How to configure port-security on Cisco Switch

By default there is no limit to the number of MAC addresses a switch can learn on an interface and all MAC addresses are allowed. If we want we can change this behavior with port-security. Let’s take a look at the following situation:

By default there is no limit to the number of MAC addresses a switch can learn on an interface and all MAC addresses are allowed. If we want we can change this behavior with port-security. Let’s take a look at the following situation: In the topology above someone connected a cheap (unmanaged) switc



cisco and cheap switch

In the topology above someone connected a cheap (unmanaged) switch that they brought from home to the FastEthernet 0/1 interface of our Cisco switch. Sometimes people like to bring an extra switch from home to the office. As a result our Cisco switch will learn the MAC address of H1 and H2 on its FastEthernet 0/1 interface.

Of course we don’t want people to bring their own switches and connect it to our network so we want to prevent this from happening. This is how we can do it:

Switch(config)#interface fa0/1
Switch(config-if)#switchport port-security
Switch(config-if)#switchport port-security maximum 1

Use the switchport port-security command to enable port-security. I have configured port-security so only one MAC address is allowed. Once the switch sees another MAC address on the interface it will be in violation and something will happen. I’ll show you what happens in a bit…

Besides setting a maximum on the number of MAC addresses we can also use port security to filter MAC addresses. You can use this to only allow certain MAC addresses. In the example above I configured port security so it only allows MAC address aaaa.bbbb.cccc. This is not the MAC address of my computer so it’s perfect to demonstrate a violation.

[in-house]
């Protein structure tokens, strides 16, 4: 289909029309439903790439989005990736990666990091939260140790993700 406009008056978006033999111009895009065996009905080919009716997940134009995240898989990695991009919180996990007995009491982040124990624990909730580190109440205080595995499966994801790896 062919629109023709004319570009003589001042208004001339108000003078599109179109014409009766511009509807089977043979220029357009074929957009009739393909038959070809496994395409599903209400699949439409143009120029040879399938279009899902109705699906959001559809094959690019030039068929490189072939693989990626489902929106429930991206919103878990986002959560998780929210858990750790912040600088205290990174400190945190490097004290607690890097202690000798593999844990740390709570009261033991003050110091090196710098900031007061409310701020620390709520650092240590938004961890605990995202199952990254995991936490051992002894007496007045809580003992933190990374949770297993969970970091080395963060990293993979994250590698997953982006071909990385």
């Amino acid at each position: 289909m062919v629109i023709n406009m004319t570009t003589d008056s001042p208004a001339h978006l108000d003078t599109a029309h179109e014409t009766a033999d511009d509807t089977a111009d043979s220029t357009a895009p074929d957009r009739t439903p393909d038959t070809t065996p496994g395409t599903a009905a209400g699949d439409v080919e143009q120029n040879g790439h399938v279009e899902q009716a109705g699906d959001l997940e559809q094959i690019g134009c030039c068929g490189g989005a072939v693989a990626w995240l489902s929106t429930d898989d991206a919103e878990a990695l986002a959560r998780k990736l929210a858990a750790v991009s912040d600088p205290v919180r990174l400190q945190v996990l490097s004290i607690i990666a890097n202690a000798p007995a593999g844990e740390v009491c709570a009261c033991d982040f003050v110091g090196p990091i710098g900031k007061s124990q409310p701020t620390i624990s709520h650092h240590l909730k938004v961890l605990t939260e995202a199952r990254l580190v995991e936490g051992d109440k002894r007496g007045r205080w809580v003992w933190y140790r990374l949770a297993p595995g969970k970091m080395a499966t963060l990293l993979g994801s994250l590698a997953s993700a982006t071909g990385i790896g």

Switch(config)#interface fa0/1
Switch(config-if)#switchport port-security mac-address aaaa.bbbb.cccc

Use the switchport port-security mac-address command to define the MAC address that you want to allow. Now we’ll generate some traffic to cause a violation:

 C:\Documents and Settings\H1>ping 1.2.3.4

I’m pinging to some bogus IP address…there is nothing that has IP address 1.2.3.4; I just want to generate some traffic. Here’s what you will see:

 SwitchA#
%PM-4-ERR_DISABLE: psecure-violation error detected on Fa0/1, putting Fa0/1 in err-disable state
%PORT_SECURITY-2-PSECURE_VIOLATION: Security violation occurred, caused by MAC address 0090.cc0e.5023 on port FastEthernet0/1.
%LINEPROTO-5-UPDOWN: Line protocol on Interface FastEthernet0/1, changed state to down
%LINK-3-UPDOWN: Interface FastEthernet0/1, changed state to down

We have a security violation and as a result the port goes in err-disable state. As you can see it is now down. Let’s take a closer look at port-security:

 Switch#show port-security interface fa0/1
Port Security              : Enabled
Port Status                : Secure-shutdown
Violation Mode             : Shutdown
Aging Time                 : 0 mins
Aging Type                 : Absolute
SecureStatic Address Aging : Disabled
Maximum MAC Addresses      : 1
Total MAC Addresses        : 1
Configured MAC Addresses   : 1
Sticky MAC Addresses       : 0
Last Source Address:Vlan   : 0090.cc0e.5023:1
Security Violation Count   : 1

Here is a useful command to check your port security configuration. Use show port-security interface to see the port security details per interface. You can see the violation mode is shutdown and that the last violation was caused by MAC address 0090.cc0e.5023 (H1).